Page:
Global Box Office: 'Exodus: Gods and Kings' Delivers $23 Million in Early Foreign Launch
Ridley Scott's biblical epic opened in select foreign markets a week ahead of its U.S. debut
Starring Christian Bale as Moses, Exodus: Gods and Kings marched into its first 10 foreign markets this weekend, grossing a pleasing $23 million as Hollywood once again tests the global appetite for biblical epics.
The 20th Century Fox tentpole, directed by Ridley Scott, fared well in all. Some are heavily Catholic markets, including Mexico, where the film grossed $4.7 million. That was somewhat less than what Darren Aronofsky's Noah scored in its debut earlier this year ($5.7 million), but Exodus was 41 percent ahead of Scott's last film, Prometheus. Conversely, it came in 40 percent ahead of Noah in Spain, earning a dazzling $3.7 million.
Exodus also impressed in parts of Asia, including South Korea, where it secured a first-place finish with an impressive $6.2 million, the biggest opening to date for Scott. The combination of spectacle and biblical themes — there's a strong Catholic population in much of the Asia-Pacific region — also paid off in Hong Kong ($1.2 million) and Thailand ($1.15 million).
Made for a hefty $165 million, Exodus also prospered in India with $1.6 million. The tentpole, produced by Chernin Entertainment, opens in another 19 foreign markets next weekend; it rolls out everywhere else at the end of the month and in January in order to avoid a direct confrontation with Peter Jackson's upcoming The Hobbit: The Battle of the Five Armies.
Exodus took the No. 4 spot on the foreign box office chart after holdovers The Hunger Games: Mockingjay — Part 1, Chinese romantic drama Fleet of Time and DreamWorks Animation's Penguins of Madagascar, according to Rentrak.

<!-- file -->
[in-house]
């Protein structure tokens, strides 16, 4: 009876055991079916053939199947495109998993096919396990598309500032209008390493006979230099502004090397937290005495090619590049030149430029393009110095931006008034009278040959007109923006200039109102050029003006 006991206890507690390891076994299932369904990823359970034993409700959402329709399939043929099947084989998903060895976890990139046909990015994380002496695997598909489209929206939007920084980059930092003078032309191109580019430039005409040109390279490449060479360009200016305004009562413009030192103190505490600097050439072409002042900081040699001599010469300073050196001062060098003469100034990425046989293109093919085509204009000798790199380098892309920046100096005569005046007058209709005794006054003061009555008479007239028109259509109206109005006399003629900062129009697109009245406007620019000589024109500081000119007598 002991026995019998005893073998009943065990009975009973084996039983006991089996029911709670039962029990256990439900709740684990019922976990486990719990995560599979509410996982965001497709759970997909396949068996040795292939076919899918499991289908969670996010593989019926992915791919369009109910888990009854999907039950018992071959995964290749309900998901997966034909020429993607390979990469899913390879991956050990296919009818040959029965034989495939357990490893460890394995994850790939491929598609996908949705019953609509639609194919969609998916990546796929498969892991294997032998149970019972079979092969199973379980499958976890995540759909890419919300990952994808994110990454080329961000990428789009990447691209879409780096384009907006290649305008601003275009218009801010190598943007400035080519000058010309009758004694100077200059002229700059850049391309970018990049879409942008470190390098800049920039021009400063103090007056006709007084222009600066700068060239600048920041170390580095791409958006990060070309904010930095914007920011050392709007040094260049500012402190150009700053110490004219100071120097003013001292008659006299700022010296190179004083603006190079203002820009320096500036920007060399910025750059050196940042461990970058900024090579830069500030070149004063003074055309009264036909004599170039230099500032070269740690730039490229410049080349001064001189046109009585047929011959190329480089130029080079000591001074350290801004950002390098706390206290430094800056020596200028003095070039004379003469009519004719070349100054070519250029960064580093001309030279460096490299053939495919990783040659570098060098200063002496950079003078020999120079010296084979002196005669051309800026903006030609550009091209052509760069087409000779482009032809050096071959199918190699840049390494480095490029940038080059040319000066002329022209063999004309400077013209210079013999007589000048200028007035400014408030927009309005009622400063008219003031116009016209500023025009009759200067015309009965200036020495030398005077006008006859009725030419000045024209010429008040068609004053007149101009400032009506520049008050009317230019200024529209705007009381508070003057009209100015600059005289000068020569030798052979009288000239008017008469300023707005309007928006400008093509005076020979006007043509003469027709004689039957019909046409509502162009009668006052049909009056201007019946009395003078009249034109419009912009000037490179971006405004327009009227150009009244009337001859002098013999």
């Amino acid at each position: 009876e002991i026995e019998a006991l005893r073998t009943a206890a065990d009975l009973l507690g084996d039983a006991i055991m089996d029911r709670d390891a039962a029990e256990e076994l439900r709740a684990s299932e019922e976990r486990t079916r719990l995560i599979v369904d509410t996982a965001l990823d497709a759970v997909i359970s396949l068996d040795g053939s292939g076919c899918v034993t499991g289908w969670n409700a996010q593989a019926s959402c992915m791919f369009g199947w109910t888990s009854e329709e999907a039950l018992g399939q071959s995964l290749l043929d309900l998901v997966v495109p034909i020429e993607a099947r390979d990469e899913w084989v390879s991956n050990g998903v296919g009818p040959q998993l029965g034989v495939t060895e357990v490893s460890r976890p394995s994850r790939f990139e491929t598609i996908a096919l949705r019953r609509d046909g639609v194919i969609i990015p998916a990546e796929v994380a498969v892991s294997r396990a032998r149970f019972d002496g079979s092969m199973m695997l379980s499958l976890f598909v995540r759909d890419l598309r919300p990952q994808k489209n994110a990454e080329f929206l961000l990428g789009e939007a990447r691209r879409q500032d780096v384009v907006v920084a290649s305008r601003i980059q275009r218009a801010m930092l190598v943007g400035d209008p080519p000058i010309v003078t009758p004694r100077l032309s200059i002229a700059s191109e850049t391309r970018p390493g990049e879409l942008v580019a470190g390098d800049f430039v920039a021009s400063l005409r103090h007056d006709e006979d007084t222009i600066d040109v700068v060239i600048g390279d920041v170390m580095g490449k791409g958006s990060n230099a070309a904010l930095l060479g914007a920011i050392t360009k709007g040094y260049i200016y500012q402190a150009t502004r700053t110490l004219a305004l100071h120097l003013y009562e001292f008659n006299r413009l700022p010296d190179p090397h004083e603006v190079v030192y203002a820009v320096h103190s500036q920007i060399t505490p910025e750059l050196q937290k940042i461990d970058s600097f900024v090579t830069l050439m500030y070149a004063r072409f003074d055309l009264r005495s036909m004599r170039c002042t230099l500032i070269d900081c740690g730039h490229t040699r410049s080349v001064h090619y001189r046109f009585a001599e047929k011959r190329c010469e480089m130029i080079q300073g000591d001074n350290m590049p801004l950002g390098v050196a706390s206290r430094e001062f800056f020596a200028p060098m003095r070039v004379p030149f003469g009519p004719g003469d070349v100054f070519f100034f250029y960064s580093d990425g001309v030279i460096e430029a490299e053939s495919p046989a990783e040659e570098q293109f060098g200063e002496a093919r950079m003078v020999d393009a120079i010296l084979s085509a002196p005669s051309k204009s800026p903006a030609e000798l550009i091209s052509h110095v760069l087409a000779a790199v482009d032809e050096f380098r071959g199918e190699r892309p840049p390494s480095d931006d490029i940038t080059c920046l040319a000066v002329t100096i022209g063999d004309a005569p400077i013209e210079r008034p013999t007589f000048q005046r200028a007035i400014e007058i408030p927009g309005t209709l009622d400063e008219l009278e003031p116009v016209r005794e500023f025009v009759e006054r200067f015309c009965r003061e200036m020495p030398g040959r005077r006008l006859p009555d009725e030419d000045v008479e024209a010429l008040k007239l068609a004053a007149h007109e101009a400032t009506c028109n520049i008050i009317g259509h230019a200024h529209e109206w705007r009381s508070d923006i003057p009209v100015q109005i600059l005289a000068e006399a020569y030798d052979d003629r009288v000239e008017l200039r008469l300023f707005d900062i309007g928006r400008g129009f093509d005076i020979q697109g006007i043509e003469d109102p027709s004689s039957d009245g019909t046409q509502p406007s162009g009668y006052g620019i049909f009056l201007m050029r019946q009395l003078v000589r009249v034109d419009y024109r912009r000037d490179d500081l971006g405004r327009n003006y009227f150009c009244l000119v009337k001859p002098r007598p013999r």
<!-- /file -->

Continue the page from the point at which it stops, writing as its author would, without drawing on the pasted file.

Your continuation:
Mockingjay earned another $31.6 million from 87 markets to cross the $300 million mark internationally, finishing Sunday with $302.8 million in foreign ticket sales. The Lionsgate film also remained No. 1 in North America, pushing its world total to $560.5 million.
Based on the popular novel by Chinese writer Jiu Yehui, Fleet of Time opened to $29 million in China. The romantic drama, directed by Zhang Yibai, follows a group of high school friends as they become adults.
Penguins of Madagascar marched to $23.5 million from 50 markets for an international total of $94.5 million and worldwide cume of $144.1 million (the film has come in behind expectations domestically). Overseas, the spinoff opened in another eight territories over the weekend, including the U.K. ($2.4 million). It stayed No. 1 in Russia and Italy, as well as enjoying strong holds in Germany and Spain.
Another family film making the rounds in Europe is StudioCanal's Paddington, which grossed $13 million from 19 markets as it ventured outside of the U.K. for an early total of $15 million. The indie movie doesn't open in the U.S. until mid-January.
Approaching the $600 million mark globally is Christopher Nolan's Interstellar. The space epic stayed high up on the foreign chart, earning $22.8 million from 64 markets to come in No. 5. Interstellar has earned a formidable $434.4 million overseas, including a record-breaking $119.2 million in China, for a global haul of $593.1 million. And it has now amassed $72.8 million in South Korea. In both China and South Korea, it is the highest-grossing Hollywood 2D title of all time, while in South Korea, it is also the highest-grossing Warner Bros. film of all time.